With a new agreement with the Caribbean Tourism Organization (CTO) this month, Airbnb has opened up a new front in its campaign targeting travelers who would otherwise opt for a traditional hotel or resort.

The Airbnb CTO marketing initiative will promote 18 Caribbean countries, with online profiles of each country, including recent travel reports. Airbnb customers also receive email newsletters highlighting traveler activities in each country.


The information will also be published in Airbnb’s Discover the Caribbean online section, with links to each country’s travel site.

As the Caribbean continues to rediscover itself, we are helping to ensure that travelers can safely return to this beautiful region, said Carlos Muñoz, Airbnb’s policy manager for Central America and the Caribbean. We are also pleased to announce the significant economic impact of renting on Airbnb.

This partnership will help the [CTO] promote the region responsibly by giving our members a platform to present their destinations while highlighting the health safety measures each has in place, said Neil Walters, acting secretary general of the group.

But while Airbnb offers Caribbean travelers extensive options, the Airbnb-CTO pact, like most of the housing giant’s projects, mostly leaves travel advisors cold, as Airbnb does not offer referral fees.

Antigua and Barbuda is one of 18 Caribbean countries featured online in the Airbnb CTO partnership. (Photo: Brian Major)

The CTO is trying to boost tourism, but at the same time is slapping travel agents in the face because Airbnb is not agent-friendly, according to Jennifer Donszecz, president of VIP Vacations. Travel agents have sold a lot to the Caribbean during this crisis, and you would think the CTO would recommend travel agents before engaging with Airbnb.

Competition in the Caribbean

In addition, many advisors see the company’s business model as a long-term threat, as it competes directly with consumer and destination booking advisors.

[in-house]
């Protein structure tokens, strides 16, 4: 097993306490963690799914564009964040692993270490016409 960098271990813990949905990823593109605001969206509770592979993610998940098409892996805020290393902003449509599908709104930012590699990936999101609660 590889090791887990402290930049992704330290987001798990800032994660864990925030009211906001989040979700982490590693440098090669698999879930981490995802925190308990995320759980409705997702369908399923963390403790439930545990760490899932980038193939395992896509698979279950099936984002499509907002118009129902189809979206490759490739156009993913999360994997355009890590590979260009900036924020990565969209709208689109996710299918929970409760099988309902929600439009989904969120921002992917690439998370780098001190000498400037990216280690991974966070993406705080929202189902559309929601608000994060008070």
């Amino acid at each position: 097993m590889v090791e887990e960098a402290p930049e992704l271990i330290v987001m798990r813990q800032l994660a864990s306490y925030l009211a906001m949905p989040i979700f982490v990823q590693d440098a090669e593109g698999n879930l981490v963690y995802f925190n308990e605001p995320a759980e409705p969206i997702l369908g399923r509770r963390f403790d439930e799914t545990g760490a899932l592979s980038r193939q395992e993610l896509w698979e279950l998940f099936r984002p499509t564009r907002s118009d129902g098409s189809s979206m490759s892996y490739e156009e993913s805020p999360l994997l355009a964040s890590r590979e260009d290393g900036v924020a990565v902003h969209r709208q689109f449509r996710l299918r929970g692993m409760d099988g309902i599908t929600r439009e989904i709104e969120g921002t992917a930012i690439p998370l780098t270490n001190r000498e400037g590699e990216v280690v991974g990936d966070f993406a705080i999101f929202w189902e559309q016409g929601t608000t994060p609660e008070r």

Although the CTO has no formal relationship with the consultants, the agents book a significant portion of the trips in the Caribbean. For this reason, the CTO has tried to attract consultants through various actions in recent years. However, this prevented many councillors from appreciating the new partnership.

Of course, consultants are losing [clients to Airbnb], and that number will increase, said Richard Turen, managing director and owner of luxury travel agency Churchill and Turen, Ltd.

Mr. Turen addressed an issue often raised by council members who are… : Airbnb’s quality control standards are often inconsistent.

They don’t do quality control in their facilities, says Edward Jean, owner of New York-based Massive Travel. I hear so many stories of people who have visited a property and it didn’t match what was shown online.

A recent study found, Touraine said, that the back seats of Uber vehicles contain far more bacteria than an average public restroom. I wonder what the result would have been if a similar survey included unregistered, unregulated private homes and homes rented to people willing to pay?

Also, they don’t work with travel agents and I don’t know if I would work with them because they don’t check their properties. You want your customers to have a good experience. You don’t want that kind of trouble.

In addition to the CTO, Airbnb has partnered with travel organizations including destination marketing organization Brand USA and VISITFLORIDA, a statewide marketing group. Some consultants say the competition is not about the travelers, but about the bookings.